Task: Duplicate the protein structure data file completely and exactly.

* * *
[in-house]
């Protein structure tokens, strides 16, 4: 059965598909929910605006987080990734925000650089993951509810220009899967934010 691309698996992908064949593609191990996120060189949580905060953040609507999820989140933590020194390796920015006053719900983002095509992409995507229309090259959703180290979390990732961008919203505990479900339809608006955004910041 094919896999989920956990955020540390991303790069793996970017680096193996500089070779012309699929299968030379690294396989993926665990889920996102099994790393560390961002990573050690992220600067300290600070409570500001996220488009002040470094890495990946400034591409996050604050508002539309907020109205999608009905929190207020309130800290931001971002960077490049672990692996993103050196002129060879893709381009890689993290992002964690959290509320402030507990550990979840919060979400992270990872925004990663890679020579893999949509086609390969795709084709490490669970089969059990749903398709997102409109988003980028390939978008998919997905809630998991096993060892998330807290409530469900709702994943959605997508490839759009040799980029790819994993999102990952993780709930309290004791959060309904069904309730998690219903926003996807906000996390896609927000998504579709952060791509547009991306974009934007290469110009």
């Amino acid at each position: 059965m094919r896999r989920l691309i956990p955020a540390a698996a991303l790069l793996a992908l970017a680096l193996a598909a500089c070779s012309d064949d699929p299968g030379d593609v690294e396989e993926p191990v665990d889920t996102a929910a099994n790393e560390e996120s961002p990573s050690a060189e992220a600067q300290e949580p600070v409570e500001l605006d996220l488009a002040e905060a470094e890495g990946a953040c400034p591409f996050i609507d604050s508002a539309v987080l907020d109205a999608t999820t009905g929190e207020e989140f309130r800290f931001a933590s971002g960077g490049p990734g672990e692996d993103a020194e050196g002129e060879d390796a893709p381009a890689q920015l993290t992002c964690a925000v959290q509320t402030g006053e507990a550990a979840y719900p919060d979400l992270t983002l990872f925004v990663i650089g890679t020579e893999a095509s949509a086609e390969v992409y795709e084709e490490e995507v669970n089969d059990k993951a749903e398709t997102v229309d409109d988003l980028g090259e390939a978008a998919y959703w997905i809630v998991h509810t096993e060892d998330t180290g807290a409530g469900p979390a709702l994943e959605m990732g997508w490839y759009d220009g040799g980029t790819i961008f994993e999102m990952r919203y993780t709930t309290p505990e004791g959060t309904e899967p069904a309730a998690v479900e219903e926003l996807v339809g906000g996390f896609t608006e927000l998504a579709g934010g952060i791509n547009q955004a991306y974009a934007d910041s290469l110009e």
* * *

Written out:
[in-house]
């Protein structure tokens, strides 16, 4: 059965598909929910605006987080990734925000650089993951509810220009899967934010 691309698996992908064949593609191990996120060189949580905060953040609507999820989140933590020194390796920015006053719900983002095509992409995507229309090259959703180290979390990732961008919203505990479900339809608006955004910041 094919896999989920956990955020540390991303790069793996970017680096193996500089070779012309699929299968030379690294396989993926665990889920996102099994790393560390961002990573050690992220600067300290600070409570500001996220488009002040470094890495990946400034591409996050604050508002539309907020109205999608009905929190207020309130800290931001971002960077490049672990692996993103050196002129060879893709381009890689993290992002964690959290509320402030507990550990979840919060979400992270990872925004990663890679020579893999949509086609390969795709084709490490669970089969059990749903398709997102409109988003980028390939978008998919997905809630998991096993060892998330807290409530469900709702994943959605997508490839759009040799980029790819994993999102990952993780709930309290004791959060309904069904309730998690219903926003996807906000996390896609927000998504579709952060791509547009991306974009934007290469110009």
């Amino acid at each position: 059965m094919r896999r989920l691309i956990p955020a540390a698996a991303l790069l793996a992908l970017a680096l193996a598909a500089c070779s012309d064949d699929p299968g030379d593609v690294e396989e993926p191990v665990d889920t996102a929910a099994n790393e560390e996120s961002p990573s050690a060189e992220a600067q300290e949580p600070v409570e500001l605006d996220l488009a002040e905060a470094e890495g990946a953040c400034p591409f996050i609507d604050s508002a539309v987080l907020d109205a999608t999820t009905g929190e207020e989140f309130r800290f931001a933590s971002g960077g490049p990734g672990e692996d993103a020194e050196g002129e060879d390796a893709p381009a890689q920015l993290t992002c964690a925000v959290q509320t402030g006053e507990a550990a979840y719900p919060d979400l992270t983002l990872f925004v990663i650089g890679t020579e893999a095509s949509a086609e390969v992409y795709e084709e490490e995507v669970n089969d059990k993951a749903e398709t997102v229309d409109d988003l980028g090259e390939a978008a998919y959703w997905i809630v998991h509810t096993e060892d998330t180290g807290a409530g469900p979390a709702l994943e959605m990732g997508w490839y759009d220009g040799g980029t790819i961008f994993e999102m990952r919203y993780t709930t309290p505990e004791g959060t309904e899967p069904a309730a998690v479900e219903e926003l996807v339809g906000g996390f896609t608006e927000l998504a579709g934010g952060i791509n547009q955004a991306y974009a934007d910041s290469l110009e």